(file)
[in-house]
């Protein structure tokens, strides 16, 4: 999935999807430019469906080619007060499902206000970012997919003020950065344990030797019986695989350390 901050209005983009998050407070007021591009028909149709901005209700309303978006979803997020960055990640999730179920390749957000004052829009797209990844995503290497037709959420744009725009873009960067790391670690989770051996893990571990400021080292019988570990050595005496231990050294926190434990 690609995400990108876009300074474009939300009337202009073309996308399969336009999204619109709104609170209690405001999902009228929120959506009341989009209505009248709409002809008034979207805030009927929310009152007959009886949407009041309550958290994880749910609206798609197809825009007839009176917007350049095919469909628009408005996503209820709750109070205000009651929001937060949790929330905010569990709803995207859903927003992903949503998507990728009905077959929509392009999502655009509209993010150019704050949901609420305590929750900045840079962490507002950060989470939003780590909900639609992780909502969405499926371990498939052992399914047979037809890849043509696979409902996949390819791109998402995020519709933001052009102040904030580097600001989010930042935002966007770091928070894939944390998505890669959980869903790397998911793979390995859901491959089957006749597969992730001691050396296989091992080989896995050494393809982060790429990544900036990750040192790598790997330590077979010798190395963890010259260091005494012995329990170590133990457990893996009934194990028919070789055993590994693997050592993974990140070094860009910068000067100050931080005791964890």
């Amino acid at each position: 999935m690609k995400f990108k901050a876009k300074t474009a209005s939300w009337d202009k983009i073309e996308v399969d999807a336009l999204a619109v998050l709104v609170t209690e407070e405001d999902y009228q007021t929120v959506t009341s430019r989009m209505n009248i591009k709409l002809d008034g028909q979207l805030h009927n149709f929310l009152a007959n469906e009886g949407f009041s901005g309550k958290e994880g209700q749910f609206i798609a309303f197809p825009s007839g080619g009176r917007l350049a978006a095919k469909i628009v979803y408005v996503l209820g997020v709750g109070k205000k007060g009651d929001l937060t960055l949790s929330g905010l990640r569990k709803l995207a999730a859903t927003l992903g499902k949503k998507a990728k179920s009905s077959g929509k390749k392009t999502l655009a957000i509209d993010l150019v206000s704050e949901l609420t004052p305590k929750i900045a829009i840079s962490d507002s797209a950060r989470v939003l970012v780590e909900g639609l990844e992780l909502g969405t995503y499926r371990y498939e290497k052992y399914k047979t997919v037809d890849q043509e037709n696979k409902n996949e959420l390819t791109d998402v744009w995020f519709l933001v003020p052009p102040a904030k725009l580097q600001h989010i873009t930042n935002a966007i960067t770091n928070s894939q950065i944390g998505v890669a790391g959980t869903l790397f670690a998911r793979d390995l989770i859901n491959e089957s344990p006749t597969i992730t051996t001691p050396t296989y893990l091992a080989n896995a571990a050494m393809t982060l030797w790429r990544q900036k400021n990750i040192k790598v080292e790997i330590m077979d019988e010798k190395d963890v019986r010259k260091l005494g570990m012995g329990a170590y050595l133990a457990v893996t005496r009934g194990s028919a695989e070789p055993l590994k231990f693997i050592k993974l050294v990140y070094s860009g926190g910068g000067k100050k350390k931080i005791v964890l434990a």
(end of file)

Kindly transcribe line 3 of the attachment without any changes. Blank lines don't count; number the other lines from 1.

């Amino acid at each position: 999935m690609k995400f990108k901050a876009k300074t474009a209005s939300w009337d202009k983009i073309e996308v399969d999807a336009l999204a619109v998050l709104v609170t209690e407070e405001d999902y009228q007021t929120v959506t009341s430019r989009m209505n009248i591009k709409l002809d008034g028909q979207l805030h009927n149709f929310l009152a007959n469906e009886g949407f009041s901005g309550k958290e994880g209700q749910f609206i798609a309303f197809p825009s007839g080619g009176r917007l350049a978006a095919k469909i628009v979803y408005v996503l209820g997020v709750g109070k205000k007060g009651d929001l937060t960055l949790s929330g905010l990640r569990k709803l995207a999730a859903t927003l992903g499902k949503k998507a990728k179920s009905s077959g929509k390749k392009t999502l655009a957000i509209d993010l150019v206000s704050e949901l609420t004052p305590k929750i900045a829009i840079s962490d507002s797209a950060r989470v939003l970012v780590e909900g639609l990844e992780l909502g969405t995503y499926r371990y498939e290497k052992y399914k047979t997919v037809d890849q043509e037709n696979k409902n996949e959420l390819t791109d998402v744009w995020f519709l933001v003020p052009p102040a904030k725009l580097q600001h989010i873009t930042n935002a966007i960067t770091n928070s894939q950065i944390g998505v890669a790391g959980t869903l790397f670690a998911r793979d390995l989770i859901n491959e089957s344990p006749t597969i992730t051996t001691p050396t296989y893990l091992a080989n896995a571990a050494m393809t982060l030797w790429r990544q900036k400021n990750i040192k790598v080292e790997i330590m077979d019988e010798k190395d963890v019986r010259k260091l005494g570990m012995g329990a170590y050595l133990a457990v893996t005496r009934g194990s028919a695989e070789p055993l590994k231990f693997i050592k993974l050294v990140y070094s860009g926190g910068g000067k100050k350390k931080i005791v964890l434990a």